My New Think Again column is called, “And they Call it Democracy,” and it’s here.
Here are two good questions I saw raised in this fine article from the often neocon-friendly Tablet magazine profile of J Street:
It’s not clear how J Street’s tax returns wound up being released to the general public. People involved with the organization speculate, darkly, that in an election cycle awash in money from undisclosed sources, only an intentional leak from inside the IRS could explain why J Street was the only group apparently affected. “Why only J Street? Who in the IRS did that? Were they affiliated with our adversaries? I don’t know the answers,” said Victor A. Kovner, a prominent New York attorney and longtime board member of Americans for Peace Now who is co-chair of the finance committee for J Street’s PAC. “We didn’t announce who they were because they had an expectation of confidentiality.”
But the controversy over the Soros revelation, while driven by J Street’s regular critics on the right, gained traction among even its sympathizers because it hit a nerve that had nothing to do with political litmus tests. It was instead about the kind of group J Street’s supporters wanted to imagine they were building, which is to say, the antithesis of AIPAC, which many of the left view as overly secretive. “J Street has positioned itself so that it smells and feels OK to that constituency that does not have its sole Jewish identity through Israel politics,” said Bunzl. “It is an organization that smells and feels good to people who go to shul.”
Speaking, as we often do, of Jews, I was leaving Dizzy’s at Jazz at Lincoln Center last night where I saw Kenny Warner do a show with the Brussels Jazz Orchestra and I entered into an elevator full of them. I wondered aloud at the oddity of the sight, I mean Jews like Jazz, but not only Jews… I was informed that they were there for a benefit performance to raise money for the American Jewish World Service. Now as it happens, I actually wrote a check this year to the AJWS for $528 and raised $472 more this year in honor of a friend of mine who does some work for them, but I don’t recall an invite. But given the excellent show I saw, I didn’t mind. But all this is by way of suggesting you watch this wonderful Judd Apatow video and give them some gelt yourself.
Now for the Big News:
Letters from a Semi-Foreign Land
Vol. I, ISSUE 1. 28 September 2010
Hello again Altercators. It has been a while, I know, since I was last here. But then that is somewhat understandable, given my reasons for writing with/for Eric in the first place. As many recall from when I first started here on Altercation, at the invitation of my good friend (and sometime Vice-Presidential Running Mate) Charlie Pierce, my presence was initially without any purpose at all, other than to help explain some things about the military to Pierce, which he then asked if he could pass on to you. Over the course of a few postings back in 2004 I realized that I really should have something of a reason, and what I settled on was something simple. I would show you, a part of the American public, something of the life of a career professional military officer, both at home in the States, and then while I was at war. That was all.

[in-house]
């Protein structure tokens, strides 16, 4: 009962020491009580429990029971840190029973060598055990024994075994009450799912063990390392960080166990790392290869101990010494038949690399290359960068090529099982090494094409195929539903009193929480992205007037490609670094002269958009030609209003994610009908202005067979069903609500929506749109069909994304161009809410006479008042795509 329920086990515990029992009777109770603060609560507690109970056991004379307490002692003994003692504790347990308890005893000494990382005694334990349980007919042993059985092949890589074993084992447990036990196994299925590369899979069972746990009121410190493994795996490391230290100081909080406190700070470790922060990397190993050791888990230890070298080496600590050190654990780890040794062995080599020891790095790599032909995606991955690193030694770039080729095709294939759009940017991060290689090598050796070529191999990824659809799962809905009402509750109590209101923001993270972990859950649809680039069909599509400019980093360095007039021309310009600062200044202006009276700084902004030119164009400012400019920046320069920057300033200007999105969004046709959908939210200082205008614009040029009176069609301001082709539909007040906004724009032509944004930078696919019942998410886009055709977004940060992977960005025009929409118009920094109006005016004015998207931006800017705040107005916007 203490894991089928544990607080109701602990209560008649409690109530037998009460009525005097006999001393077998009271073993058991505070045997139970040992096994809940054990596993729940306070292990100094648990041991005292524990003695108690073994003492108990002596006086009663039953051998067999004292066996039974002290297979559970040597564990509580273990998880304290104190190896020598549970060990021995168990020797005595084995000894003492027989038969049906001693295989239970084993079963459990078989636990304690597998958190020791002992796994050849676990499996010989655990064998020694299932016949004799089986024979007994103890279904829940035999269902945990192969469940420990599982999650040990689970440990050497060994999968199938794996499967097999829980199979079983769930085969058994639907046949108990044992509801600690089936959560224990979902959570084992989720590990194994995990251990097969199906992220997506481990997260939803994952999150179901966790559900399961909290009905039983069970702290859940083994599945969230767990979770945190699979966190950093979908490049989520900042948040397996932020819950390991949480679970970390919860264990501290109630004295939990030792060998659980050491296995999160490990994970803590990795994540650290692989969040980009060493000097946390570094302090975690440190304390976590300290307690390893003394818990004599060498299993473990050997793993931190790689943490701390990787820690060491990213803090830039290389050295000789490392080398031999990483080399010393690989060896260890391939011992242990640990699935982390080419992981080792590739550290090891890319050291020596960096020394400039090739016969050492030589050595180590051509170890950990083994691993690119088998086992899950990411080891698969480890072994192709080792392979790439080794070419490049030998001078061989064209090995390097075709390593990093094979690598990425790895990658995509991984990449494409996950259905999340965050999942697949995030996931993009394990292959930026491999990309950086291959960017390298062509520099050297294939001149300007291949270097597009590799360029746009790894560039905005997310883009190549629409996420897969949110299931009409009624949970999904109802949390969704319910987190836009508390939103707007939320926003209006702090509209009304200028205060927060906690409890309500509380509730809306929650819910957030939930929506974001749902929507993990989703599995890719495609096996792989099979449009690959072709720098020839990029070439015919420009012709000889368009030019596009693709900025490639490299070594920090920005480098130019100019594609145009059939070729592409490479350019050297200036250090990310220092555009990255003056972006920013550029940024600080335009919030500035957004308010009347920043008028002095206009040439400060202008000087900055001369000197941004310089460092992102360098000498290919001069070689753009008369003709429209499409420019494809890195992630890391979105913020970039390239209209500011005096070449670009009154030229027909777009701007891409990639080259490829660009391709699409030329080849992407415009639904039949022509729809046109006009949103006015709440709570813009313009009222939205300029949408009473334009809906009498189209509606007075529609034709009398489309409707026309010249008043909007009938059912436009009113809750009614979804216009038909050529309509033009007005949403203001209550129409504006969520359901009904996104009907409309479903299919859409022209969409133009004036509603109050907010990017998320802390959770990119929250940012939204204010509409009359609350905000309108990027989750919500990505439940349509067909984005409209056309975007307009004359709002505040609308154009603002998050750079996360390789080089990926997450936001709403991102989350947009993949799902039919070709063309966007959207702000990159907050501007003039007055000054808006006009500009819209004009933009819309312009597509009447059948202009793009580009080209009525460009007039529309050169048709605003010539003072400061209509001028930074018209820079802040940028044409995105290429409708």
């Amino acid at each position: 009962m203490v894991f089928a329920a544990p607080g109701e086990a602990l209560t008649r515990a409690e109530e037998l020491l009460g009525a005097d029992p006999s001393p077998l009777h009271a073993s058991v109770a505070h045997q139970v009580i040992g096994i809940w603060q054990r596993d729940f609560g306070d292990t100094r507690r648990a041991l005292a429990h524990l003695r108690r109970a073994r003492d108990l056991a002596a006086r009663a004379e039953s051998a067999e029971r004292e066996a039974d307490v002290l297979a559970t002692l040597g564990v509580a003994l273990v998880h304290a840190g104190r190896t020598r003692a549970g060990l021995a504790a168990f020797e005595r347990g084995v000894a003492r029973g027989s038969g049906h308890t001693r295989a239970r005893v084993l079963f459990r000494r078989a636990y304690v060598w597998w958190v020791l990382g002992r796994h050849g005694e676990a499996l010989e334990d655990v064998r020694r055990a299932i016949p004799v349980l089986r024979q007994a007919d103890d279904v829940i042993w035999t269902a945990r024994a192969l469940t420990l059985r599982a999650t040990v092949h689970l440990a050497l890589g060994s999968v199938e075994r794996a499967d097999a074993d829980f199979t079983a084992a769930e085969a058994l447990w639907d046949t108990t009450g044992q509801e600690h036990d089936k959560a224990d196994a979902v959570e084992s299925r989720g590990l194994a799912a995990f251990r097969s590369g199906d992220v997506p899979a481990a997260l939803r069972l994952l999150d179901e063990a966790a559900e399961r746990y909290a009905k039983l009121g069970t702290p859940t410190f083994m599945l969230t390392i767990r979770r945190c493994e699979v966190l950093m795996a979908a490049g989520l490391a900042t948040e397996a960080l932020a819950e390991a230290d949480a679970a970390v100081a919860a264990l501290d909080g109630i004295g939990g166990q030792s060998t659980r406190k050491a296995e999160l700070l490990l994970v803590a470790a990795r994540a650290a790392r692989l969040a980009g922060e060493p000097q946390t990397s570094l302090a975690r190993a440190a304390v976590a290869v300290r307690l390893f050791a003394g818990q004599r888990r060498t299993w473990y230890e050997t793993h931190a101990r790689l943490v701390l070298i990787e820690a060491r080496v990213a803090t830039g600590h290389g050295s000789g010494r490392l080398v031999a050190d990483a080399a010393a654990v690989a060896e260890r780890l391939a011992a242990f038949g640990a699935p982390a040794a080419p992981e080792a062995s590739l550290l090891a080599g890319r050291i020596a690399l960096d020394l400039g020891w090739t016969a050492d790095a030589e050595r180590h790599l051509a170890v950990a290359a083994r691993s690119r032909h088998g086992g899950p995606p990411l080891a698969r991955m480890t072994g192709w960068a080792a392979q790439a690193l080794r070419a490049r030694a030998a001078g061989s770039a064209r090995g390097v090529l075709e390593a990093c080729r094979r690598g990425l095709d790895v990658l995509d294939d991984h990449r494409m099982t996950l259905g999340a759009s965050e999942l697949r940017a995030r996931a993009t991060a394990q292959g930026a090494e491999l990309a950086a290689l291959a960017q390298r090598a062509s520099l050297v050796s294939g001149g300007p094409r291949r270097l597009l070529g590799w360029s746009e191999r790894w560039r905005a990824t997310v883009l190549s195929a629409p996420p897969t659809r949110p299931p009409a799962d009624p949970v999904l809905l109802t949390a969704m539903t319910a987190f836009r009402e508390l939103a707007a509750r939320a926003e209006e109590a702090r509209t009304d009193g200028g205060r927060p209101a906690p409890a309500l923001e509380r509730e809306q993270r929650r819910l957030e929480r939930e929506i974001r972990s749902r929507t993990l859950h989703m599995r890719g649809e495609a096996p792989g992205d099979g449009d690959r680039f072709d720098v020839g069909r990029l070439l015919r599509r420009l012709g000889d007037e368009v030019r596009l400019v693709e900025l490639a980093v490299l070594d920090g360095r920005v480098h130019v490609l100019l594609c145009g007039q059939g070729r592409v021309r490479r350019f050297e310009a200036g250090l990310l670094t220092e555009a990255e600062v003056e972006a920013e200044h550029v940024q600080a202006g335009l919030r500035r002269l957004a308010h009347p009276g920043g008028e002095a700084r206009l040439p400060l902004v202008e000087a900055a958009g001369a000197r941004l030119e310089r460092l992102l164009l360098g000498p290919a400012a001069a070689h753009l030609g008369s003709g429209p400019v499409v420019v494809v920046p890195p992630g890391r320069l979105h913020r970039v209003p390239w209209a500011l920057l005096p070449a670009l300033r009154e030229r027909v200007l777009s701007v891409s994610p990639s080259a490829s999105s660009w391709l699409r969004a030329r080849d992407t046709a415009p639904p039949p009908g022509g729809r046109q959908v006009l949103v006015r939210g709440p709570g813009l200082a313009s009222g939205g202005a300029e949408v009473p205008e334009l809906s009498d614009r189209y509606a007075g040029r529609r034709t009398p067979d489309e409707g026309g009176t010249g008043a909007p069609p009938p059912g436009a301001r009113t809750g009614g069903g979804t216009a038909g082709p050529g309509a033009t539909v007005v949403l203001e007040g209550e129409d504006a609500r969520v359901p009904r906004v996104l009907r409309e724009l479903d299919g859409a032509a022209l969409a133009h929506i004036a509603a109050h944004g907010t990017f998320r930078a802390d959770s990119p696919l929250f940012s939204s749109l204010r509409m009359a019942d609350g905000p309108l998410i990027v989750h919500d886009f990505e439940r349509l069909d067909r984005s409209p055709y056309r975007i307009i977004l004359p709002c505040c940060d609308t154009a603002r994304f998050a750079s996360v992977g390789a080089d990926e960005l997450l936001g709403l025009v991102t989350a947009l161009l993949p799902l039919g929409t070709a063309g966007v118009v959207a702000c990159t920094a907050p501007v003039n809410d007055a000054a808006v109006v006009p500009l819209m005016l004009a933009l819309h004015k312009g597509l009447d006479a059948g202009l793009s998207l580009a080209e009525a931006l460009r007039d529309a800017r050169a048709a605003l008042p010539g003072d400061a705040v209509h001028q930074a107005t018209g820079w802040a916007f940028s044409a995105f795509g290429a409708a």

So, when I left Iraq in 2006, there was not a whole lot more left for me to say. I’d let you all see a little bit of what I saw, passed on a few observations, a few insights, a few frustrations and then I was back, tucked away in a safe little cubicle in the Pentagon. And believe me, for all the drama that is associated in the general public perception of that place, the reality is almost completely mundane. Dilbert would feel immediately and completely comfortable in quite a few areas of that building. Then, when I got word about the assassination of my translator that spring, well I thought that was about enough for then.
And so now, why am I back? Well, for just about the same reason as the first time: I am going to war again. Not with US troops to Iraq this time though. No, I’ll be heading out with a NATO headquarters known as the “ARRC” (the “Allied Rapid Reaction Corps”), which is currently based in a beautiful corner of a beautiful country which is only semi-foreign to most Americans, the United Kingdom.
I only just arrived here a few weeks ago, and I am still getting my feet underneath me, but whilst here (See? I’m already beginning to write like a Brit) I’ll send Eric some updates. Then in the new year there will be a period of silence for a bit while I am in transit, before finally I will start updating you from Afghanistan. We’ll see what happens from there. For now, I’ll just sign off with the note that it’s good to be back.
As always, you can write to me at [email protected] I’ll do my best to keep up.
Croton on Hudson NY
Face facts man, the poem was funny
I’m surprised Mr. Chancery the Poet didn’t write of "Eric the Hysteric." And it actually rhymes, unlike "ferret," which he no doubt settled on after much deliberation.
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